Impire Review: Deviously Dull
There is a special place reserved in my heart for Dungeon Keeper. Unfortunately for me, no other game has successfully replicated that polished experience of dungeon carving and minion management. A few have come close, like Evil Genius, but none have made the cut. Impire is, to my dismay, one of those games. While it initially appears to be a great resemblence to Bullfrog’s masterpiece, it quickly drowns out the fun with tedium and boredom. It’s not terrible, but it’s not good either. In that respect, it commits the one cardinal sin of gaming: it’s not so bad or so good that it’s worth talking about. It just is.
Platforms: PC (Reviewed)
Developer: Cyanide Studios
Publisher: Paradox Interactive
Released: February 14, 2013
Impire follows the demon Ba’al-Abbadon after he is summoned to Ardania by a nasty human advisor named Oscar van Fairweather. There he finds himself trapped in an imp-like body instead of his normal, far more imposing form. Fairweather commands Ba’al – now nicknamed “Death Slayer” – to set out and do various acts of petty evil against those that have wronged him. Eventually Ba’al breaks from Fairweather’s control and begins to reconstruct his evil empire beneath Ardania, with heroes challenging him at every turn.
For those familiar with the Majesty series – another franchise of fantasy management sims – the name Ardania might sound familiar. That’s because Ardania is the setting for Paradox’s Majesty 2 and spin-off titles such as Defenders of Ardania. As all other titles in the IP have revolved around heroes, Impire is left to the task of depicting the more unsavory and evil aspects of Majesty’s lore. Much like Majesty 2, though, it addresses those elements with a nod and a wink to the player.
If there’s one aspect of Impire that genuinely succeeds, it’s the writing. Fairweather is a petty incompetant hack of a sorcerer, Ba’al is droll and sarcastic, and the parade of tertiary characters range from straightforward to comically inept. It’s not perfect, though. Cutscenes drag on in order to tell more jokes, and they lack the punch of a well-written scene. Sometimes it feels like the developers were more interested in me hearing their characters than playing their game. And I am. Despite dragging on a bit at times, Impire really hits home with the writing. I continued to play because I was interested in the characters and listening to more dialogue, not because I was enamored with the mechanics.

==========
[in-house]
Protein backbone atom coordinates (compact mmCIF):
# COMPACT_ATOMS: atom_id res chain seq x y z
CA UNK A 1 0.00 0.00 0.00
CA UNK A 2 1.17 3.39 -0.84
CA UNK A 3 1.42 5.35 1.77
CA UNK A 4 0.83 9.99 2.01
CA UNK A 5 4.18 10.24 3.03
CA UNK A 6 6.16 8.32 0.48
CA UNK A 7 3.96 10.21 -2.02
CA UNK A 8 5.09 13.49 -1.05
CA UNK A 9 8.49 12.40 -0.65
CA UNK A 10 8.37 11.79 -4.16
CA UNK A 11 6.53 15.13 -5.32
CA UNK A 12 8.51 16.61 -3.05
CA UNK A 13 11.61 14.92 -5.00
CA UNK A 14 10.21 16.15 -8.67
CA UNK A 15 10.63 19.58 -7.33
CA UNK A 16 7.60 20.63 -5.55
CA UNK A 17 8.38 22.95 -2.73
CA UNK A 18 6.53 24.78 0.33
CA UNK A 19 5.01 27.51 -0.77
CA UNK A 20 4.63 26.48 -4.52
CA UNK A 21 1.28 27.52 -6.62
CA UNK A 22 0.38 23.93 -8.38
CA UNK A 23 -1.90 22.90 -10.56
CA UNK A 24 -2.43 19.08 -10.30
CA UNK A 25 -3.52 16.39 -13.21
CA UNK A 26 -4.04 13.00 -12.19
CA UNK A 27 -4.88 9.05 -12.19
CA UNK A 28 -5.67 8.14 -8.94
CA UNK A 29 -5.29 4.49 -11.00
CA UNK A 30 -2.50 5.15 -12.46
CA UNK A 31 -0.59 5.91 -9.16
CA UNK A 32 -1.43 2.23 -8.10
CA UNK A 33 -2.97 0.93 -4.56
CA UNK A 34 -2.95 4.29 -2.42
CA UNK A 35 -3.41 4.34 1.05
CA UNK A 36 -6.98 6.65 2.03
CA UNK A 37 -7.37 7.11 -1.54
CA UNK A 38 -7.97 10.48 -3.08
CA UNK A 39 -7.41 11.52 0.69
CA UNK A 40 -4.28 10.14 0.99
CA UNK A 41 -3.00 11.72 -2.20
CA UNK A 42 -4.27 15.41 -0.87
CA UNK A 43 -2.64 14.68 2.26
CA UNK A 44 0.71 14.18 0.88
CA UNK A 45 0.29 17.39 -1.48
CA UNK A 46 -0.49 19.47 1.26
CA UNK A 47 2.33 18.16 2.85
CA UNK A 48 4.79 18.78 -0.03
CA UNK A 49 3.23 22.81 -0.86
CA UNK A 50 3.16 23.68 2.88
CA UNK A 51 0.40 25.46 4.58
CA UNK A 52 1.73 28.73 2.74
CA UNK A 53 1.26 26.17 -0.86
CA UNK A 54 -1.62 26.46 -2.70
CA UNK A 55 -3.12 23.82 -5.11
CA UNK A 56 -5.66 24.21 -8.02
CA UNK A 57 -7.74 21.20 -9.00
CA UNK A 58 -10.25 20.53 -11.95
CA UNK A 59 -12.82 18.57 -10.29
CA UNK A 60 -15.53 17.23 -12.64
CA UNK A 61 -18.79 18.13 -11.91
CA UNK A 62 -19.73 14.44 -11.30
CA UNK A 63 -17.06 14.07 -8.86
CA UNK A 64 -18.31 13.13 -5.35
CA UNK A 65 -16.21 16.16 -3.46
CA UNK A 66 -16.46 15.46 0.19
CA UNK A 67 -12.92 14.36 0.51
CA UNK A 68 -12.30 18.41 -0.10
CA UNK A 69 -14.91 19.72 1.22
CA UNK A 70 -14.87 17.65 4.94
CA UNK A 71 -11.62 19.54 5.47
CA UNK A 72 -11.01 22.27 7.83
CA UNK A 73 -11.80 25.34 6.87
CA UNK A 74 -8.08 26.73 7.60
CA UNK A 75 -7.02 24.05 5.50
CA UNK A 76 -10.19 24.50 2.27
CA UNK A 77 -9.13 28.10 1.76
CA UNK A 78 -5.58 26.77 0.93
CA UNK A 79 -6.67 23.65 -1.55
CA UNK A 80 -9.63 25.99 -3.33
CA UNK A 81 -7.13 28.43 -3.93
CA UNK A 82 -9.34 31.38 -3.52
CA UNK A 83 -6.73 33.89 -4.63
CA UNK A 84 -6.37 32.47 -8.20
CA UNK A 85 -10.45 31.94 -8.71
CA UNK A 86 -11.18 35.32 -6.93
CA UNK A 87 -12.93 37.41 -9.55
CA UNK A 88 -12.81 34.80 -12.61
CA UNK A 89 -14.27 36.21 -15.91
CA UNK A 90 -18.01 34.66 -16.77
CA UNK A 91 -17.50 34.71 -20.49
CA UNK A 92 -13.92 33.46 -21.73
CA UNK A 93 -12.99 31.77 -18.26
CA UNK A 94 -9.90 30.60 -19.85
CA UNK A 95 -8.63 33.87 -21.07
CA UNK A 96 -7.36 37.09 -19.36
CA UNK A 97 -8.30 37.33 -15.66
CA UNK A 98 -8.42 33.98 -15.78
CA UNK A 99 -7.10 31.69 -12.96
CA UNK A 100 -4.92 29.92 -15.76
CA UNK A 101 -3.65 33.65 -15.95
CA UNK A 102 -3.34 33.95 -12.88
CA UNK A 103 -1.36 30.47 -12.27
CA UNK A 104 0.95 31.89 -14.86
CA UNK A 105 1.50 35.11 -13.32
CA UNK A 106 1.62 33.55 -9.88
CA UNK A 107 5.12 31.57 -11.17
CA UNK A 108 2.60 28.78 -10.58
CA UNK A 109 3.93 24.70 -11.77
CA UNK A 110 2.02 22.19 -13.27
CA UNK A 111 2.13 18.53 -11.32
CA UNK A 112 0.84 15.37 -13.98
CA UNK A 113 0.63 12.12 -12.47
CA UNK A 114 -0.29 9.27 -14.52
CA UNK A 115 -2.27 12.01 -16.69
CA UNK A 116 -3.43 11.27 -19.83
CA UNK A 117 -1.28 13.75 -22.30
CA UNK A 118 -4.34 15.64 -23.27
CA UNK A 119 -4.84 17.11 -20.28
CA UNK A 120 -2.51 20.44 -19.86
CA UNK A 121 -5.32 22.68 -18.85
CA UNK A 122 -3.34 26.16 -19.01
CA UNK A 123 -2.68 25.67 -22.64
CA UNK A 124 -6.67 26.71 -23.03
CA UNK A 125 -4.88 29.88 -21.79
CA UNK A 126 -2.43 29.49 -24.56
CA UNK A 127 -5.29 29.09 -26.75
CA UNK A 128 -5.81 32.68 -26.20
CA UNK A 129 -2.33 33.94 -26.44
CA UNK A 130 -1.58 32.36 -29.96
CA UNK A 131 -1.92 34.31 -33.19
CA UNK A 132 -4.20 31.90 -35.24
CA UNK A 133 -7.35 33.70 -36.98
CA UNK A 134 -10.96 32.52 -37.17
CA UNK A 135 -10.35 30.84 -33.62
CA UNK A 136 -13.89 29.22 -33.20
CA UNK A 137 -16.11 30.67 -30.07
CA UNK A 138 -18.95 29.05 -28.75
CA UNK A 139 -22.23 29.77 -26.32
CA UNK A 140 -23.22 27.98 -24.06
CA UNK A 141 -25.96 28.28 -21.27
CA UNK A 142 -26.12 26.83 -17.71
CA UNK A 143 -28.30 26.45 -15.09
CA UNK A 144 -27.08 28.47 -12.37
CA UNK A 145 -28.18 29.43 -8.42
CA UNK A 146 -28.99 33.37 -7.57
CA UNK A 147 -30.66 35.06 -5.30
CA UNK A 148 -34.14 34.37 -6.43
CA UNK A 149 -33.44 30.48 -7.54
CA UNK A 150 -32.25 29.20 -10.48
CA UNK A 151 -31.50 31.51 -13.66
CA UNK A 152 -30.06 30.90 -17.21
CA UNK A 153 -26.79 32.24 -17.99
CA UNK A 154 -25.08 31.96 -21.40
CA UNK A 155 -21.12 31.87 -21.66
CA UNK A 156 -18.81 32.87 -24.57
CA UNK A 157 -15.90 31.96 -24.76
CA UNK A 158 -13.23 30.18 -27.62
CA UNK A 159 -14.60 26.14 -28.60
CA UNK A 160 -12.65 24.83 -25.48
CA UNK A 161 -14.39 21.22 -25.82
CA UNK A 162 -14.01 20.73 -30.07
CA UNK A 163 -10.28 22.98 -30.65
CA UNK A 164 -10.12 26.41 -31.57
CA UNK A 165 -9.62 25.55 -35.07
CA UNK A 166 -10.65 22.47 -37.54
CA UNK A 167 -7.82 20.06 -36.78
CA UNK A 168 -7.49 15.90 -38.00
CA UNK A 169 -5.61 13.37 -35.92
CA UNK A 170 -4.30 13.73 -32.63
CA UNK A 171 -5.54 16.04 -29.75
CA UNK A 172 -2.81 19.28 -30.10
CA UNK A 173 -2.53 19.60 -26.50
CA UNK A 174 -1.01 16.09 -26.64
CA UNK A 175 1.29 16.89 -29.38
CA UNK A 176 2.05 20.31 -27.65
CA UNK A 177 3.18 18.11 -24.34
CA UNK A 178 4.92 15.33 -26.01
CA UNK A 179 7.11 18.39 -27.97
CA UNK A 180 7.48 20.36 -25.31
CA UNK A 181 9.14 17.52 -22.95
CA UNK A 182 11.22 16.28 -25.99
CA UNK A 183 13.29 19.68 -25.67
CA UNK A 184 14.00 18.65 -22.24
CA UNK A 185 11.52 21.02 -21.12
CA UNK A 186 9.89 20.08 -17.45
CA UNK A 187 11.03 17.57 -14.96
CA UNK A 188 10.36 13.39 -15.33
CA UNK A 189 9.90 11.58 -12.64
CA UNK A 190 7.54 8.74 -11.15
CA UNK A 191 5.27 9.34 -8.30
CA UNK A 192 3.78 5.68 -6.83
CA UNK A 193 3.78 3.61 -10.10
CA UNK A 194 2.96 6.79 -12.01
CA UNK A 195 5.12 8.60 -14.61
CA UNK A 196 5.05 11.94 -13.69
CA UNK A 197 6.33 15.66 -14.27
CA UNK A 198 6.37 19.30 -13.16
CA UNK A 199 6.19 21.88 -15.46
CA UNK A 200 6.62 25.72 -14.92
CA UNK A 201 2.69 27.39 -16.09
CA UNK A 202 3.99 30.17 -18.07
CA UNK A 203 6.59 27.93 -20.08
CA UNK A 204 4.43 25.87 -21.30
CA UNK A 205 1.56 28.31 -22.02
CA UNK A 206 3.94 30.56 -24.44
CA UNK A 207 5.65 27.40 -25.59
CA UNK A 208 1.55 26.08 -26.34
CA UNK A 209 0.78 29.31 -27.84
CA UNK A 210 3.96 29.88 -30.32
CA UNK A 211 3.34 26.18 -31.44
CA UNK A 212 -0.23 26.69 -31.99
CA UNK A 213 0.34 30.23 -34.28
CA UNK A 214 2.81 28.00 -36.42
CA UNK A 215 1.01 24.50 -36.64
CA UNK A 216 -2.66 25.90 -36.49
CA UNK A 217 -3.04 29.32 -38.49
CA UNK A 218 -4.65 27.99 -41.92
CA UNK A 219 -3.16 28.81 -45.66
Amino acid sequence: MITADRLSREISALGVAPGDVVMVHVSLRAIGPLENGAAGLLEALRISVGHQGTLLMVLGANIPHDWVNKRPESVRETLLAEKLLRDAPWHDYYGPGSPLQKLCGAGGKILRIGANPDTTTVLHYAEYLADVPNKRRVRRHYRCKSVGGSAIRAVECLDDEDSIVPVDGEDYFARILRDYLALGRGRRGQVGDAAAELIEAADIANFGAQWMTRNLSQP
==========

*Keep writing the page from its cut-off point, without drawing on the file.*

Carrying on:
The visuals succeed at what they set out to do as well, as they match the comical tone laid out in the writing. Minions are stumpy and stylized, and heroes are obviously heroic. It’s just dark enough to be obvious you are evil, and just cartoonish enough to be obvious that you shouldn’t take that evil too seriously. It still needs more polish, though. Character silhouettes are difficult to distinguish at a glance, which makes character identification in combat more difficult than it should be. A lot of minions share the same basic outline, after all, and color identification is impossible thanks to the muted tones.
So it’s pretty and well-written, but is it fun? Well, not really. Impire sets you to the task of building up a dungeon to maintain a stable of minions, with the eventual goal of sending those minions out into the world to pillage some farms and kill some heroes. Hallways that lead around the dungeon, rooms that add some variety to your evil ecosystem, and traps that snare curious heroes all figure prominently into your dungeon design. However, room sizes are set in stone and space in your complex is extremely limited, so you have to manage hallway and room placement in more granular detail than in comparable titles.
This extreme limitation of space, coupled with the obnoxious restrictions on hallways (you can’t remove them), means that your base layout quickly gets out of control. While organic base design can be interesting and fun, Impire’s static room layouts prevent the player from making interesting configurations. They also have annoyingly constrictive doorways and room borders. The end result is that you don’t feel like you are carving your dungeon out, which is the most essential part of any game in this style. This lack of potential dungeon variety means there’s no use discussing and sharing layouts with other players, which severely hampers the replay value.